2. I would disagree with the statement that the Pope could never accept Kasper’s views. I think that the evidence has shown that Francis is in perfect agreement with Kasper, only that the Pope lets Kasper speak for him publicly. The office of the papacy does not have Impeccability. The Pope can embrace Kasper’s heretical views of his own free will and teach them. Popes can fall into heresy. Popes can then expose their heretical views for the Church to see and be scandalized.
    Papal Infallibilty is very limited and applies only to ex cathedra statements. The Holy Ghost will prevent a Pope from teaching a heresy ex cathedra, but the Holy Ghost will not prevent the Pope from actually holding a heresy and spreading his error. The Pope is a man with free will who can reject the guidance of the Holy Spirit.

    • I believe the operative word in that statement was “officially.” He has never, and can never, officially endorse heretical views. That’s what the office prevents. It keeps him from ex officio or ex cathedra errors in faith and morals.

      • Right I agree, but what happens if Kasper and the Germans are able to get their way at the synod with the silent approval of the Pope? The world, the media, even most Catholics would see this as “official.” They won’t be able to make the distinction. A heretical decision from the synod could never change the Magisterium, but the world would think that it had. There would be a disastrous diabolical confusion.

        • That’s precisely why this topic deserves consideration. The analogous situation would be the lead-up to Humanae Vitae. The Church didn’t change her teaching, but many in the Church gave the impression that she would. When HV came out, it was a fait accompli, and now somewhere north of 90% of Catholics contracept.

          We need to be vigilant and honest about whatever transpires. Sin and the distortion of the faith are only one effect; we now are facing the ever-increasing threat of sacrilege as well.

  3. The danger here is that the dissidents may pull a “Vatican II”. The Pope may make orthodox statements, give orthodox homilies, and support the eternal teachings of the Church concerning marriage and the family. But, behind the scenes, and within the confines of the multitude of study groups, committees, and advisory groups, heterodox practices develop, which will be used by the various national bishop’s conferences. In the end, priests and bishops at the local levels will say that in the “Spirit of the Synod on the Family” they are only dispensing Christ’s Mercy to divorced, married couples. Who knows? Cardinal Kasper also has voiced ideas about artificial contraception (it is not the business of the Church). His ideas on artificial contraception may work their way into the study groups.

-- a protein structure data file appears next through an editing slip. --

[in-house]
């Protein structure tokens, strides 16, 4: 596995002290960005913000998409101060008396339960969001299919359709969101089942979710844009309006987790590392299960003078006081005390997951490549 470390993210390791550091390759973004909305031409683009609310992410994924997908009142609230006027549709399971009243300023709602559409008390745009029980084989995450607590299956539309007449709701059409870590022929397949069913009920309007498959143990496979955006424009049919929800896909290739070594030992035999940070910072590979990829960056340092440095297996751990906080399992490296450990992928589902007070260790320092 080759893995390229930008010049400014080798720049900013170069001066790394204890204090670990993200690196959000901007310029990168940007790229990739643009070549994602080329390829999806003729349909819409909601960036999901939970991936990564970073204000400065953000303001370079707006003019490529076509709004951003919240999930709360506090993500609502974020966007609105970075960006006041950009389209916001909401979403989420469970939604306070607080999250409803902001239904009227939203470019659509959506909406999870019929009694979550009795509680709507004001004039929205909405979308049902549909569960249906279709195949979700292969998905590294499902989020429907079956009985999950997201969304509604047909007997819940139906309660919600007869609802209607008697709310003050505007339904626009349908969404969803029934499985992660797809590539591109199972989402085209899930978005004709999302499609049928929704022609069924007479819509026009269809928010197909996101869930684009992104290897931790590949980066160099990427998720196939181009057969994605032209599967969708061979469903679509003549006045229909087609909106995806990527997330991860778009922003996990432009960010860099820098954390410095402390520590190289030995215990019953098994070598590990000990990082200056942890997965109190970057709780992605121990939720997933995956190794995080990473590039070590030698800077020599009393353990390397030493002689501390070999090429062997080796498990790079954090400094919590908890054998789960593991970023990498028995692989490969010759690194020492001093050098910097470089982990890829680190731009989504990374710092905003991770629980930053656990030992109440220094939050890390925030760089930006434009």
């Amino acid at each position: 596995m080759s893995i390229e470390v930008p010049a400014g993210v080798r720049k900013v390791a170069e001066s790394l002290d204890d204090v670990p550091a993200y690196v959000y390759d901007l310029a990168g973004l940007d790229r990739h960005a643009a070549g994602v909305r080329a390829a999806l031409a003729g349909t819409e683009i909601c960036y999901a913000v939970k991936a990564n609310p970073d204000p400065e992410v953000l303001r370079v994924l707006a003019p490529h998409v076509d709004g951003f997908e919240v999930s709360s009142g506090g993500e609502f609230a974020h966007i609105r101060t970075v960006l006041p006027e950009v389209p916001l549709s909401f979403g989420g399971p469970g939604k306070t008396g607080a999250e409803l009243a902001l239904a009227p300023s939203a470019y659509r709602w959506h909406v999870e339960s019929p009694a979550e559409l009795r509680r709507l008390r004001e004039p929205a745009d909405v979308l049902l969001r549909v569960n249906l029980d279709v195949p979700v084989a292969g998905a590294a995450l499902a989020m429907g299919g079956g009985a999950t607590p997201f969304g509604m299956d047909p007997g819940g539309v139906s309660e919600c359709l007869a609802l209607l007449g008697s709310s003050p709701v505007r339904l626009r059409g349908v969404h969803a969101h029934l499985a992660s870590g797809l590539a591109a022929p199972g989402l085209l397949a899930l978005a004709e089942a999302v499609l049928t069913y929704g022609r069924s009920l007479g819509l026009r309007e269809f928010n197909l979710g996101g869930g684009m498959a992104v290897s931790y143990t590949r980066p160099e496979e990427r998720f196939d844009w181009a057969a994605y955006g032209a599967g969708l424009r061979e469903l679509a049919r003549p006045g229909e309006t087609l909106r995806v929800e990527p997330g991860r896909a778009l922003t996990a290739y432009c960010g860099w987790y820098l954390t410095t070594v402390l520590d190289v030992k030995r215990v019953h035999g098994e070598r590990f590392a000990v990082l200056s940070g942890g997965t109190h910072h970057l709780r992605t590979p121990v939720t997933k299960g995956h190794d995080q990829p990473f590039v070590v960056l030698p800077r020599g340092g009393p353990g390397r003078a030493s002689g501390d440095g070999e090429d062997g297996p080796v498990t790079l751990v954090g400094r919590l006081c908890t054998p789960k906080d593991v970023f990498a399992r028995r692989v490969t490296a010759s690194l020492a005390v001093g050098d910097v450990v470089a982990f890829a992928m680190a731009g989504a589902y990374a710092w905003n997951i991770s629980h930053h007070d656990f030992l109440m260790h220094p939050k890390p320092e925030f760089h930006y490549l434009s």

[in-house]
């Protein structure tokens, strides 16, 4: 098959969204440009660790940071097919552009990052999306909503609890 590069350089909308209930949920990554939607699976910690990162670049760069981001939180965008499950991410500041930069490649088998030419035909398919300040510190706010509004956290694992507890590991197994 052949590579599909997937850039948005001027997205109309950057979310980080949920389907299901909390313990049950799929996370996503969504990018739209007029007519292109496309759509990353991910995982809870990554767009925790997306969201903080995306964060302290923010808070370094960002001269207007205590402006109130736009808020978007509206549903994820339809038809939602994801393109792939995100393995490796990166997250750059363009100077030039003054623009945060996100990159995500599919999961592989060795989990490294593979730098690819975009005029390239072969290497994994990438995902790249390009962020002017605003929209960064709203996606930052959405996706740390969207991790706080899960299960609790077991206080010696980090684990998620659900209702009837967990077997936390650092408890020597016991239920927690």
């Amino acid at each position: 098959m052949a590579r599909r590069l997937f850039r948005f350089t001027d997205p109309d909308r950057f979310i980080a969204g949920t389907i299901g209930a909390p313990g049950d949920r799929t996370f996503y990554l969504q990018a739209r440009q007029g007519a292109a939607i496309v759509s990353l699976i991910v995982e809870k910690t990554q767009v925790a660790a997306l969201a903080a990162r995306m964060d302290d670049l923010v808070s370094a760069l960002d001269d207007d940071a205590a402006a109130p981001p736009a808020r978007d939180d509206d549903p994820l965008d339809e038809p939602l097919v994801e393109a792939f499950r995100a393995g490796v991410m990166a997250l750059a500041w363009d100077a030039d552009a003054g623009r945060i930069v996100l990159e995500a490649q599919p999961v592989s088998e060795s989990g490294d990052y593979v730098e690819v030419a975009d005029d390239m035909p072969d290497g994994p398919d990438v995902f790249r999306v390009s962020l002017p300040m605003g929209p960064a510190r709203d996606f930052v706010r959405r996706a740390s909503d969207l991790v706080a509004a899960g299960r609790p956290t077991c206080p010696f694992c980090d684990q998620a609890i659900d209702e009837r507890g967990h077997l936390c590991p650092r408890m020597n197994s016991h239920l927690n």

The Synod will be a 2 year fun fest for activists to do their thing. It would not in the least surprise me that in the end, much damage will be done.

  4. You can only get to God through Jesus. To call the Pope the Holy Father is blasphemy. I have left the Catholic Church who has misled us for years. The Vatican is an evil place where they worship satan. May Jesus return soon.

  5. If King Henry the 8th had lived today he could have simply divorced his wives and got an annulment from the Church. The English reformation would never have happend if the Church back then was as lax about divorce as it is today.

  6. God Bless Cardinal Kasper. I feel sorry for those in broken marriages, and unfortunately it is a sign of the times. When corruption dominates public life in all spheres, even up to the Vatican things get very messy on the ground. It is time for some leadership coming from the Church leaders, and Cardinal Burke is showing his colleagues how to do that. It sounds like he will pay for being a man with his career unfortunately ( But for one small moment I saw a truthful and courageous statement coming from the leadership in the Vatican, and that alone is enough to strengthen my faith. Pray for Cardinal Burke and fro Pope Francis to make the right decisions.

  7. Am I the only one absolutely amazed it’s going to take two years to decide this? Let’s see, “Jesus said, ‘no divorce’.” Done. Let’s hit the buffet.

  8. The real question in my mind is “Is the Pope a Catholic?”. Since he is a Jesuit there is a 90% chance that his prompting spirit is St. Ignoramus of DisLoyala. He should review what Ignatius said about discernment.

  9. How is it that all of these heretical priests, bishops,nuns, archbishops and cardinals, not to mention theologians managed to sneak by the V2 Popes? Haven’t people like you, Michael Davis, Prof William Marra, the Wanderer, the Remnant, Catholic Family News, EWTN, and Fatima Crusader been sending the secret messages to the Vatican to watch out for these guys. Maybe the message has not been getting through–or maybe the message has not been getting through to you guys.